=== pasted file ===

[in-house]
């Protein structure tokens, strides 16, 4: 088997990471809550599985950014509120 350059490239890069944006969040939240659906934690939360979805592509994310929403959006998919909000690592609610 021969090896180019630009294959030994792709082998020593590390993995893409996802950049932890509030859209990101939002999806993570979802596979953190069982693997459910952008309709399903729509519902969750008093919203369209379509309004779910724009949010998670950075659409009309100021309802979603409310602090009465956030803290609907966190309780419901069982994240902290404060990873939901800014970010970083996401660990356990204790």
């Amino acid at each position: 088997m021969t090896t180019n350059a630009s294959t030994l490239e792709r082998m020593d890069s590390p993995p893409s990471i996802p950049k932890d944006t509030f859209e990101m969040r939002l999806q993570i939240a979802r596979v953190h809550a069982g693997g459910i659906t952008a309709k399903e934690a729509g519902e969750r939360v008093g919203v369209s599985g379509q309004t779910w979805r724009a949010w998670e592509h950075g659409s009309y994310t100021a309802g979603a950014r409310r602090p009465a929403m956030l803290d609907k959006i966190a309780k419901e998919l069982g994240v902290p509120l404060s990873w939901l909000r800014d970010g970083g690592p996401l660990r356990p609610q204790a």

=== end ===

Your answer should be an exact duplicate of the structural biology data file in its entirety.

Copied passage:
[in-house]
């Protein structure tokens, strides 16, 4: 088997990471809550599985950014509120 350059490239890069944006969040939240659906934690939360979805592509994310929403959006998919909000690592609610 021969090896180019630009294959030994792709082998020593590390993995893409996802950049932890509030859209990101939002999806993570979802596979953190069982693997459910952008309709399903729509519902969750008093919203369209379509309004779910724009949010998670950075659409009309100021309802979603409310602090009465956030803290609907966190309780419901069982994240902290404060990873939901800014970010970083996401660990356990204790």
């Amino acid at each position: 088997m021969t090896t180019n350059a630009s294959t030994l490239e792709r082998m020593d890069s590390p993995p893409s990471i996802p950049k932890d944006t509030f859209e990101m969040r939002l999806q993570i939240a979802r596979v953190h809550a069982g693997g459910i659906t952008a309709k399903e934690a729509g519902e969750r939360v008093g919203v369209s599985g379509q309004t779910w979805r724009a949010w998670e592509h950075g659409s009309y994310t100021a309802g979603a950014r409310r602090p009465a929403m956030l803290d609907k959006i966190a309780k419901e998919l069982g994240v902290p509120l404060s990873w939901l909000r800014d970010g970083g690592p996401l660990r356990p609610q204790a």